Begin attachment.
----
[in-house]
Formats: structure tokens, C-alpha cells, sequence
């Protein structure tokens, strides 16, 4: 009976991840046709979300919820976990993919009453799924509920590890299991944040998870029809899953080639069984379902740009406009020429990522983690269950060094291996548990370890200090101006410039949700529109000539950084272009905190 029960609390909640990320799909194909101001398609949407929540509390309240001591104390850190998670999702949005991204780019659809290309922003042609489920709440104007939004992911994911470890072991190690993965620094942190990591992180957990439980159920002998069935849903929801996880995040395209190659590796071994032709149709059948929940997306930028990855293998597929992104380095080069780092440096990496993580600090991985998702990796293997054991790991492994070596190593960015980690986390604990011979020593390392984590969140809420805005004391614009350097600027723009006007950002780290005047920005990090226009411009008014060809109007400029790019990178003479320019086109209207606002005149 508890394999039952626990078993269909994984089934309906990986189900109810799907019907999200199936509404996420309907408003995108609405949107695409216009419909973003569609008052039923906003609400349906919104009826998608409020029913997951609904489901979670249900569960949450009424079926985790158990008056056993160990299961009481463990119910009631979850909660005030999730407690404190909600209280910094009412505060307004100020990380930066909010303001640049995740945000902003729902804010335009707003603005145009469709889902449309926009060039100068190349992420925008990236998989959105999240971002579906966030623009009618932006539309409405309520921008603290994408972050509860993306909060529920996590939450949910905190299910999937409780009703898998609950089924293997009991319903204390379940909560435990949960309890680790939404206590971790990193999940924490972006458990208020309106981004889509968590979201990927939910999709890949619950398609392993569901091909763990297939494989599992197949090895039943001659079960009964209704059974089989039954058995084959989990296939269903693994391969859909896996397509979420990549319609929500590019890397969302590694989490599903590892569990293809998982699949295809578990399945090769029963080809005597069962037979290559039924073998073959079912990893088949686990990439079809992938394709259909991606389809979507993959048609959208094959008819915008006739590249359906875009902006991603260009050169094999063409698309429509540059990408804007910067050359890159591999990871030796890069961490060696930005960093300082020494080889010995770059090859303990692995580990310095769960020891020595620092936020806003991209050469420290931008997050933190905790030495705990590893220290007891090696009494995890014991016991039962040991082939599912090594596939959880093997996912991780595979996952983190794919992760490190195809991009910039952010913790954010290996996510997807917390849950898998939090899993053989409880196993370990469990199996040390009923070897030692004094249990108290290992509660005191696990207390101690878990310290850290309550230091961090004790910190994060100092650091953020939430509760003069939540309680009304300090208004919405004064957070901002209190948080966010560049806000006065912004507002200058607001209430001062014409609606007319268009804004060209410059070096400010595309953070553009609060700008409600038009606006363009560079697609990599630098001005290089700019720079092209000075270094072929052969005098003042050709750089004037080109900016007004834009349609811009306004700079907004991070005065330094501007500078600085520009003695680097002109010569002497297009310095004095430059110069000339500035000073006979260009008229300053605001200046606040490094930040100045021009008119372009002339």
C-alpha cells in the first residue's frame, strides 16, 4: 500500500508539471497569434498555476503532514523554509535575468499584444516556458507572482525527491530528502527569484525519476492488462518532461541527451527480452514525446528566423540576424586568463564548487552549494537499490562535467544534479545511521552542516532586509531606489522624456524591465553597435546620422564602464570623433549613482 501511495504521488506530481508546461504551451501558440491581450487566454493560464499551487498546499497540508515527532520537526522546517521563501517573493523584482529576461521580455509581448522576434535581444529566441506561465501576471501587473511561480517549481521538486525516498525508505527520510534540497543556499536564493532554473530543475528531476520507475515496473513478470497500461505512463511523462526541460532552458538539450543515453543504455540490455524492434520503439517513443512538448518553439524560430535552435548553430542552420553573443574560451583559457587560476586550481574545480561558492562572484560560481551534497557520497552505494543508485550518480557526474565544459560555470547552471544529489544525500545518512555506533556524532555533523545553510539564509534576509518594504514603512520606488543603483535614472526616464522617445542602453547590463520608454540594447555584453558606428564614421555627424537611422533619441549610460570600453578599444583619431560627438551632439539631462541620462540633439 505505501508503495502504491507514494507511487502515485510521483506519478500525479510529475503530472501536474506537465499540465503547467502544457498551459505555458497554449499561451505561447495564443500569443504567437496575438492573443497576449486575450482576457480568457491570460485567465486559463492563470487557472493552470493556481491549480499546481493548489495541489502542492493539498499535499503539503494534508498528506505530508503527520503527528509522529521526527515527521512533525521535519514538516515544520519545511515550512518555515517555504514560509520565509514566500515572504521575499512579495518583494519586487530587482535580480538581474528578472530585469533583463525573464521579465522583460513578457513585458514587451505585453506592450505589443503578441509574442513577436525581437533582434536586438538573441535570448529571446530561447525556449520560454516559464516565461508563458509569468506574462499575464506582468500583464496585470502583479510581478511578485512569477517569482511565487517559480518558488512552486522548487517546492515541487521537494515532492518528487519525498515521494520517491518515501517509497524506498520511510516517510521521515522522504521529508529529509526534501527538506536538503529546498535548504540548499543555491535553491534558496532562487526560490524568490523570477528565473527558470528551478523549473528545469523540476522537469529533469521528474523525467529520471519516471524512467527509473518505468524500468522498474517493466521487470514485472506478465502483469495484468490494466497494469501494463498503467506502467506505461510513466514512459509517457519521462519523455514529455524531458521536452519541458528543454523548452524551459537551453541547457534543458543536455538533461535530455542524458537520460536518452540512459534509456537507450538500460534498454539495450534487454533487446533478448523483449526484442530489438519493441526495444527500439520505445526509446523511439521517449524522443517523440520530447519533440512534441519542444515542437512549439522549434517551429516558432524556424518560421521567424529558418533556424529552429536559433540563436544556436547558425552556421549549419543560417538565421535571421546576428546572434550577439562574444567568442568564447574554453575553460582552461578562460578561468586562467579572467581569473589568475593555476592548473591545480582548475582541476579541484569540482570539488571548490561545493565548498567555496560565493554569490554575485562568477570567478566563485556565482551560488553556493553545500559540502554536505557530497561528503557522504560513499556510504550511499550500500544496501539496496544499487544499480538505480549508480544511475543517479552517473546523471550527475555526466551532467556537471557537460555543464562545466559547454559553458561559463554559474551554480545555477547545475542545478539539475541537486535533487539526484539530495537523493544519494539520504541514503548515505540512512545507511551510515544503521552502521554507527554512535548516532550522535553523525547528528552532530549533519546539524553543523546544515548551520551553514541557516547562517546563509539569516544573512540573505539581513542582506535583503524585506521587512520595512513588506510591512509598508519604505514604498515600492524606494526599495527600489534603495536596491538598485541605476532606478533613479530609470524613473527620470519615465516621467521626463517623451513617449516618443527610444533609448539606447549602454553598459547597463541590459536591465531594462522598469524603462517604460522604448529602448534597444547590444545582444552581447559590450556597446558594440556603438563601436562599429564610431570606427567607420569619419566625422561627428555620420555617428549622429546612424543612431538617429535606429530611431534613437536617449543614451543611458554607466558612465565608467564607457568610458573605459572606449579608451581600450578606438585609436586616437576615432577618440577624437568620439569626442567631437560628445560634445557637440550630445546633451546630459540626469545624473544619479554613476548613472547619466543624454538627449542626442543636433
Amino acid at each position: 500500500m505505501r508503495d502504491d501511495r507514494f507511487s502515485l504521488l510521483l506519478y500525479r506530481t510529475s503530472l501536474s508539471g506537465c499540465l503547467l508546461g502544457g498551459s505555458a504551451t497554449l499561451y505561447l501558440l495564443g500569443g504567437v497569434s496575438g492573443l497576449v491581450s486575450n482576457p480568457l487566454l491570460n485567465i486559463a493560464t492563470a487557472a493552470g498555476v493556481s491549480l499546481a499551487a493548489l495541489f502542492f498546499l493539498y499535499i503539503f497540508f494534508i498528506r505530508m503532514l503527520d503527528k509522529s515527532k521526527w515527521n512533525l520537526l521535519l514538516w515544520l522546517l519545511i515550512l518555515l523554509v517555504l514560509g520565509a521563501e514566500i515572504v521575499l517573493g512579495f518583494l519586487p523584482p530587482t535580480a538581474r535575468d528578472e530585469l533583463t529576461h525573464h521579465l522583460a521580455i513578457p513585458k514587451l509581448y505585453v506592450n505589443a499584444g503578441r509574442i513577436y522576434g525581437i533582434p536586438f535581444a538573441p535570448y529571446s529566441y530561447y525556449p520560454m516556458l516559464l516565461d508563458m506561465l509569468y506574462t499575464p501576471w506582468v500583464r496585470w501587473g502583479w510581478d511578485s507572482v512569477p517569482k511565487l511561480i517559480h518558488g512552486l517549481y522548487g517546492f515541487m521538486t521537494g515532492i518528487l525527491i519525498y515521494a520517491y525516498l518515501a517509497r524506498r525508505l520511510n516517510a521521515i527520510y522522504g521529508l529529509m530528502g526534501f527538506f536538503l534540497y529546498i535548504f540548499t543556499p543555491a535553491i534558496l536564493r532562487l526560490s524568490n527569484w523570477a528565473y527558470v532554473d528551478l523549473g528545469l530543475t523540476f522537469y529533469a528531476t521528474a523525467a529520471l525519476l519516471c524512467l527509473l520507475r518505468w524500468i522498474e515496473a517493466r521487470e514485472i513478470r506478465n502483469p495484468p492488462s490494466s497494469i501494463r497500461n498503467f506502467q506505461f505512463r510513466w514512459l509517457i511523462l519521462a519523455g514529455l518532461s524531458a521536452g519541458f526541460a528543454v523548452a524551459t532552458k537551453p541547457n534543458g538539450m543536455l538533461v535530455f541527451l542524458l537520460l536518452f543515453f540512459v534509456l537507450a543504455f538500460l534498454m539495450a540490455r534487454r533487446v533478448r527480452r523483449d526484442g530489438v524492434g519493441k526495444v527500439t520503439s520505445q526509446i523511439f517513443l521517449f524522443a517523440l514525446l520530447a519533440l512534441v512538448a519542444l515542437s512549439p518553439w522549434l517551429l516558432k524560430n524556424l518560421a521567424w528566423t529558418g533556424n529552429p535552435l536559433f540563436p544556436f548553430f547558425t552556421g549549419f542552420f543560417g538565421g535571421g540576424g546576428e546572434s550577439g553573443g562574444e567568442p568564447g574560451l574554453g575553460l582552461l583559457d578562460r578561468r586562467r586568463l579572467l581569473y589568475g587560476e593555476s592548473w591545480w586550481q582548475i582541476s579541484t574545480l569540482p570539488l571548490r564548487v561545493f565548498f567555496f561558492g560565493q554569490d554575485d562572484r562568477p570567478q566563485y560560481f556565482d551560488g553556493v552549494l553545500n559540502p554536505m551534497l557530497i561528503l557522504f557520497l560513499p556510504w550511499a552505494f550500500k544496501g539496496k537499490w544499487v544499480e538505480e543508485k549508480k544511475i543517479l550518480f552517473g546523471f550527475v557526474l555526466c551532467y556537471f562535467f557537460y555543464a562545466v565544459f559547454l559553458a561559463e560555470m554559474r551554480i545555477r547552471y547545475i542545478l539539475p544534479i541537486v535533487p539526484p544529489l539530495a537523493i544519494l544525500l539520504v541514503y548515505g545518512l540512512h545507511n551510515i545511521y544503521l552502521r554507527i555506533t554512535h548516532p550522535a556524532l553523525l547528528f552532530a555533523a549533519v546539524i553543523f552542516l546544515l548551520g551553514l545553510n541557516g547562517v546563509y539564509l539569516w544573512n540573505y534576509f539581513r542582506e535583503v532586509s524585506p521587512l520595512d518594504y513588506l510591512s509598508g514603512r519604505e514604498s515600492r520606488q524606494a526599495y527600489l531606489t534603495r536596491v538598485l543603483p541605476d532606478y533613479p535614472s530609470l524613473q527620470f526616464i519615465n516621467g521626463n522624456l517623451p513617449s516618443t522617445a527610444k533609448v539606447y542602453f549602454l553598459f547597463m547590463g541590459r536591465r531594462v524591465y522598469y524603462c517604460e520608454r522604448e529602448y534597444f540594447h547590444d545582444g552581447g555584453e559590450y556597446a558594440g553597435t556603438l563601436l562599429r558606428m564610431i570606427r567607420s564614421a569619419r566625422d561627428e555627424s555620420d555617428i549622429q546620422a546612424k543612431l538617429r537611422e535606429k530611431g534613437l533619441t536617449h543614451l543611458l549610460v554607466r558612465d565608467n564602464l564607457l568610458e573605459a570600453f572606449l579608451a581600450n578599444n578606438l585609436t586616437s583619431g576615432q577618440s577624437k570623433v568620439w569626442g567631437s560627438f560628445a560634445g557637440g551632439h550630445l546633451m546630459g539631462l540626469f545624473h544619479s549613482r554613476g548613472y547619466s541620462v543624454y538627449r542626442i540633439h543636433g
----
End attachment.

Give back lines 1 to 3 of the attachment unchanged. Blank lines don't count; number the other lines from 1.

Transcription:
[in-house]
Formats: structure tokens, C-alpha cells, sequence
């Protein structure tokens, strides 16, 4: 009976991840046709979300919820976990993919009453799924509920590890299991944040998870029809899953080639069984379902740009406009020429990522983690269950060094291996548990370890200090101006410039949700529109000539950084272009905190 029960609390909640990320799909194909101001398609949407929540509390309240001591104390850190998670999702949005991204780019659809290309922003042609489920709440104007939004992911994911470890072991190690993965620094942190990591992180957990439980159920002998069935849903929801996880995040395209190659590796071994032709149709059948929940997306930028990855293998597929992104380095080069780092440096990496993580600090991985998702990796293997054991790991492994070596190593960015980690986390604990011979020593390392984590969140809420805005004391614009350097600027723009006007950002780290005047920005990090226009411009008014060809109007400029790019990178003479320019086109209207606002005149 508890394999039952626990078993269909994984089934309906990986189900109810799907019907999200199936509404996420309907408003995108609405949107695409216009419909973003569609008052039923906003609400349906919104009826998608409020029913997951609904489901979670249900569960949450009424079926985790158990008056056993160990299961009481463990119910009631979850909660005030999730407690404190909600209280910094009412505060307004100020990380930066909010303001640049995740945000902003729902804010335009707003603005145009469709889902449309926009060039100068190349992420925008990236998989959105999240971002579906966030623009009618932006539309409405309520921008603290994408972050509860993306909060529920996590939450949910905190299910999937409780009703898998609950089924293997009991319903204390379940909560435990949960309890680790939404206590971790990193999940924490972006458990208020309106981004889509968590979201990927939910999709890949619950398609392993569901091909763990297939494989599992197949090895039943001659079960009964209704059974089989039954058995084959989990296939269903693994391969859909896996397509979420990549319609929500590019890397969302590694989490599903590892569990293809998982699949295809578990399945090769029963080809005597069962037979290559039924073998073959079912990893088949686990990439079809992938394709259909991606389809979507993959048609959208094959008819915008006739590249359906875009902006991603260009050169094999063409698309429509540059990408804007910067050359890159591999990871030796890069961490060696930005960093300082020494080889010995770059090859303990692995580990310095769960020891020595620092936020806003991209050469420290931008997050933190905790030495705990590893220290007891090696009494995890014991016991039962040991082939599912090594596939959880093997996912991780595979996952983190794919992760490190195809991009910039952010913790954010290996996510997807917390849950898998939090899993053989409880196993370990469990199996040390009923070897030692004094249990108290290992509660005191696990207390101690878990310290850290309550230091961090004790910190994060100092650091953020939430509760003069939540309680009304300090208004919405004064957070901002209190948080966010560049806000006065912004507002200058607001209430001062014409609606007319268009804004060209410059070096400010595309953070553009609060700008409600038009606006363009560079697609990599630098001005290089700019720079092209000075270094072929052969005098003042050709750089004037080109900016007004834009349609811009306004700079907004991070005065330094501007500078600085520009003695680097002109010569002497297009310095004095430059110069000339500035000073006979260009008229300053605001200046606040490094930040100045021009008119372009002339």